RICHMOND, Va. – A high school official made a mistake by telling a student to cover up a lesbian-themed T-shirt or face suspension, the school's principal said Friday, a day after the ACLU demanded the school apologize to the teen.
Bethany Laccone, 17, said she was asked to cloak a logo of two interlocked female symbols while attending a hotel management class this month at I.C. Norcom High School in Portsmouth. She's a senior at nearby Woodrow Wilson High School, where she has not faced a similar ultimatum.
In a letter sent Thursday, the American Civil Liberties Union of Virginia asked Norcom administrators to remove any mention of the incident from Laccone's records and agree not to similarly censor other students.
ACLU leaders want administrators to clarify that students can express political views. The school's dress code prohibits "bawdy, salacious or sexually suggestive messages."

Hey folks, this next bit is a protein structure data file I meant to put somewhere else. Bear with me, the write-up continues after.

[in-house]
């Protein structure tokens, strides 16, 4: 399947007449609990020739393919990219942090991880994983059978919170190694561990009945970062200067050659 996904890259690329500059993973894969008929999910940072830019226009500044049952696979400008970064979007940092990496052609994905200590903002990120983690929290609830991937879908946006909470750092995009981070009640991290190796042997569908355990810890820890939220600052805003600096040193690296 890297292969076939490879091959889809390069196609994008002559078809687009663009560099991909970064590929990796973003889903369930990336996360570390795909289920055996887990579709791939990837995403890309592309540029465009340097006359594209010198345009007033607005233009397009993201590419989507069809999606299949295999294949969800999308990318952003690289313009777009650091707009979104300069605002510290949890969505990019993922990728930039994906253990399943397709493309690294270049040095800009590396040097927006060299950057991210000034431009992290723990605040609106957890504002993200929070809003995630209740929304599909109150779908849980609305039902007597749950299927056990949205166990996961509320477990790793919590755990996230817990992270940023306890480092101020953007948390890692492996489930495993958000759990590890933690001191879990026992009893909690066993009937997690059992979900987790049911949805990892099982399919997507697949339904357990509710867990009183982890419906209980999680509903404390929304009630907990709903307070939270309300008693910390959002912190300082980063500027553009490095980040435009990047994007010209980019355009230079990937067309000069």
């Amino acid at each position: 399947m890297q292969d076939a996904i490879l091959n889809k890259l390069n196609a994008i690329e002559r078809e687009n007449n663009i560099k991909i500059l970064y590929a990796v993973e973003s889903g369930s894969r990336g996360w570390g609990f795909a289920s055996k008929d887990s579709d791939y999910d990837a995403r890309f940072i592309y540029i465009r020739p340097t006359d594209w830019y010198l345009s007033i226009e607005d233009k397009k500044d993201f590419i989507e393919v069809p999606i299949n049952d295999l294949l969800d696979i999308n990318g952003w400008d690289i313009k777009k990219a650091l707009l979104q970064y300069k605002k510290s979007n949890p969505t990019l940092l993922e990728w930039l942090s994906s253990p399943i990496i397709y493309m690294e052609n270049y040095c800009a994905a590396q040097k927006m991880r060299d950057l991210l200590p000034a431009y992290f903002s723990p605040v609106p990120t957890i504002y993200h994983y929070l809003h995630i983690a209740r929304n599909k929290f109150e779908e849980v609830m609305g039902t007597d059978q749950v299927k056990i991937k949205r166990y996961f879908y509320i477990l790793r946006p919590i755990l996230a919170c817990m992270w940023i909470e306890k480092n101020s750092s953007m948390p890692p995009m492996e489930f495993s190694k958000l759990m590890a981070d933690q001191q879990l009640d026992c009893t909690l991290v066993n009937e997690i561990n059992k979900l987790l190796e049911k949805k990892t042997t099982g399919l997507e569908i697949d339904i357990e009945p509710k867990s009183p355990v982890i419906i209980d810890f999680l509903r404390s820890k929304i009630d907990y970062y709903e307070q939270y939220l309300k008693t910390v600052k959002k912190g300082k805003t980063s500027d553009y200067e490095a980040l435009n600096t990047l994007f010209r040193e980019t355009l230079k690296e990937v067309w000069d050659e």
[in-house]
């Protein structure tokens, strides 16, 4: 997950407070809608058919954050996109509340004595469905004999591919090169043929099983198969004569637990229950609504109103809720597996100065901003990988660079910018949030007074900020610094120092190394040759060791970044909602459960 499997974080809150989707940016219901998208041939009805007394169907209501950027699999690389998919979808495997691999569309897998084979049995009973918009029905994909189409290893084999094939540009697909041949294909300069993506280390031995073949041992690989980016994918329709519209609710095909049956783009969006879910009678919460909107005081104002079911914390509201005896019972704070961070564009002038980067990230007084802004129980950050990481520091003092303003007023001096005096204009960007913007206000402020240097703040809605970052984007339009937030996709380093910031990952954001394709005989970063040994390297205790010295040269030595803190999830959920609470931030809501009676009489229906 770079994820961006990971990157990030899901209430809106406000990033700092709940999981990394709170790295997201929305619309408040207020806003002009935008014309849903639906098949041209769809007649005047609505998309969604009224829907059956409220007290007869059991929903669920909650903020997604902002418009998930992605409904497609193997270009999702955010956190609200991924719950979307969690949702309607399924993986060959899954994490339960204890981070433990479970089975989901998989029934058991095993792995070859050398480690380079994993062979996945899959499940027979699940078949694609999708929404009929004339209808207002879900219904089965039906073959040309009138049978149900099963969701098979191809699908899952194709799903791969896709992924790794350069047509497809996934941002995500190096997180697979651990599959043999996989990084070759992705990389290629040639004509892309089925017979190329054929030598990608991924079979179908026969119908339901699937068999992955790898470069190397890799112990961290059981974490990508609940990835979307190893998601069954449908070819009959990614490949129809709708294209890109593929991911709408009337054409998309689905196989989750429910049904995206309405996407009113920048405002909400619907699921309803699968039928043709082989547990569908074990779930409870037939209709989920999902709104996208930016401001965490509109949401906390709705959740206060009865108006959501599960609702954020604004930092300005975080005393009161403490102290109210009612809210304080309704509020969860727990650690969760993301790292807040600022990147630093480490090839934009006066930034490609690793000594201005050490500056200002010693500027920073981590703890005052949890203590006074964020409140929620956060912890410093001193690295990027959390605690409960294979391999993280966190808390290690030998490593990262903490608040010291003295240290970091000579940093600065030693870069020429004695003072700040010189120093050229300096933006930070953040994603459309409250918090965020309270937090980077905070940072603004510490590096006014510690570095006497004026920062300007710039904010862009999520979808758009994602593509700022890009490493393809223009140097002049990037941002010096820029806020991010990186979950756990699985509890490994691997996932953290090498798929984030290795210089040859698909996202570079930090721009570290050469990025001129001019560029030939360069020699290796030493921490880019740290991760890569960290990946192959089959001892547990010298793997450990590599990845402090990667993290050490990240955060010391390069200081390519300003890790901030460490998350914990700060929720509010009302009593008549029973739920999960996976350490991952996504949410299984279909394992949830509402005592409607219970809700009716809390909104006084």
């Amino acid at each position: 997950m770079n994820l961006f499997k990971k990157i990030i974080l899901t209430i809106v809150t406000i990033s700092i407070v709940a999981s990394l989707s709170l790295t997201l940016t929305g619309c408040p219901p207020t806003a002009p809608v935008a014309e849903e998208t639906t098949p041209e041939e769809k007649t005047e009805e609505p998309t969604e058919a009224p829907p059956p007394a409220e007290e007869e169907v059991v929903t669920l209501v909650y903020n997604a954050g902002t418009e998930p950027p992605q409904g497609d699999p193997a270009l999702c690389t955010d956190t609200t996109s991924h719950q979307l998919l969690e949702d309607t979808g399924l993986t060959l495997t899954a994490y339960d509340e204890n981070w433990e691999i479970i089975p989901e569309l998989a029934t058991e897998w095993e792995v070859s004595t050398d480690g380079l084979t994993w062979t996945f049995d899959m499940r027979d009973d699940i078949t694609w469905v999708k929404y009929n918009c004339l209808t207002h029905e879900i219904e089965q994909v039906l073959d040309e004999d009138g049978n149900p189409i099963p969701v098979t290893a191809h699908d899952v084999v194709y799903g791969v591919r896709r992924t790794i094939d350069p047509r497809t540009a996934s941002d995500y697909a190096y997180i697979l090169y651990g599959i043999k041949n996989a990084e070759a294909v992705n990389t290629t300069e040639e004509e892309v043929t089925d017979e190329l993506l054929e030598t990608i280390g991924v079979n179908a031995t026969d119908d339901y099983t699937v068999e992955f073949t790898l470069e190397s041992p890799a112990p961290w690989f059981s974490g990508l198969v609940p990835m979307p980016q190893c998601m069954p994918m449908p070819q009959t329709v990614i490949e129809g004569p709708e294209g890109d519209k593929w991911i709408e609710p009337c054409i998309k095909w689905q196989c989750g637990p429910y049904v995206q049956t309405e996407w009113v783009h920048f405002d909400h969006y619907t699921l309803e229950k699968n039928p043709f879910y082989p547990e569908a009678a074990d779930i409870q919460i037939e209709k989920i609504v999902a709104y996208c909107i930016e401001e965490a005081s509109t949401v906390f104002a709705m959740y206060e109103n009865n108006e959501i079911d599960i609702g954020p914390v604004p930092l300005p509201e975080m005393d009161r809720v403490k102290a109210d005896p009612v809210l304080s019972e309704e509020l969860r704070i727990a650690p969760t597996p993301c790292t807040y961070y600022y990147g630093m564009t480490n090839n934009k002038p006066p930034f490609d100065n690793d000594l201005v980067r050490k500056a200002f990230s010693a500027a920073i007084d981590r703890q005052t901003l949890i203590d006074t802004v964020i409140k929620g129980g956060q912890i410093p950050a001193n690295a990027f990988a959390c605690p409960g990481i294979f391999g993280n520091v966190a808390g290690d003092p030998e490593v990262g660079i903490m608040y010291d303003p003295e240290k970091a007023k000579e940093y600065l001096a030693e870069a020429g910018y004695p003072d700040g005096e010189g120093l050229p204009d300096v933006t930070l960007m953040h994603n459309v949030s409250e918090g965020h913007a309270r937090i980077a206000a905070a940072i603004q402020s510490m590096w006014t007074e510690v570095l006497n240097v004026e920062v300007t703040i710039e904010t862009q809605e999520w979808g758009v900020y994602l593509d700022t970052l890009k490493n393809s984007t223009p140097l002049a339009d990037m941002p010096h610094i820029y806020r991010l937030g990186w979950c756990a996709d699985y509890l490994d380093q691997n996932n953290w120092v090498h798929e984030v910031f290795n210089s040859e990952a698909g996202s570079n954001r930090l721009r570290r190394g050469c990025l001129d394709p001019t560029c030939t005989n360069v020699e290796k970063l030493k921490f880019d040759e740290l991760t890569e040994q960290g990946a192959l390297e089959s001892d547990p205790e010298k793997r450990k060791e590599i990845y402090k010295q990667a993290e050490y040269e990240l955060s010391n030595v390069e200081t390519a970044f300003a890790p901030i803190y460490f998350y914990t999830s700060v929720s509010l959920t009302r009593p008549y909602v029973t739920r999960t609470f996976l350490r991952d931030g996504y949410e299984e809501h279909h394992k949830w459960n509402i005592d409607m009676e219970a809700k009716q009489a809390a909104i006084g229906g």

The ACLU gave the school until Jan. 11 to respond or possibly face further action.
"What's happening to Bethany Laccone is a clear-cut case of unconstitutional censorship," said Kent Willis, executive director of the Virginia chapter.
On Friday, Norcom Principal Lynn Briley said the school would comply.
"Yes, we did make a mistake," Briley told The Virginian-Pilot newspaper of Norfolk.
Briley agreed that Laccone had been censored, but said no note had been placed in her file. She said she would apologize to Laccone and try to meet the group's other demands.
After Laccone's teacher asked her to cover the shirt, she said she zipped up her jacket. One week later, she again wore the bright red shirt, which she said is her favorite.
Laccone said her teacher again asked her to cover her shirt or go to the assistant principal's office. Once there, Laccone said she was given a choice.
"I could either zip up my jacket, turn my shirt inside out, or get suspended," said Laccone, who covered the shirt, but told her parents what had happened.
According to the ACLU, administrators later told Laccone's father the shirt had upset a conservative instructor and interfered with her ability to teach.
In Thursday's letter, they argue the T-shirt "intended to convey a particularized, political message that lesbian identity should be celebrated and is a source of pride."
Laccone said she just wants to wear her shirt.
"I don't feel like I should have to hide my sexuality," she said.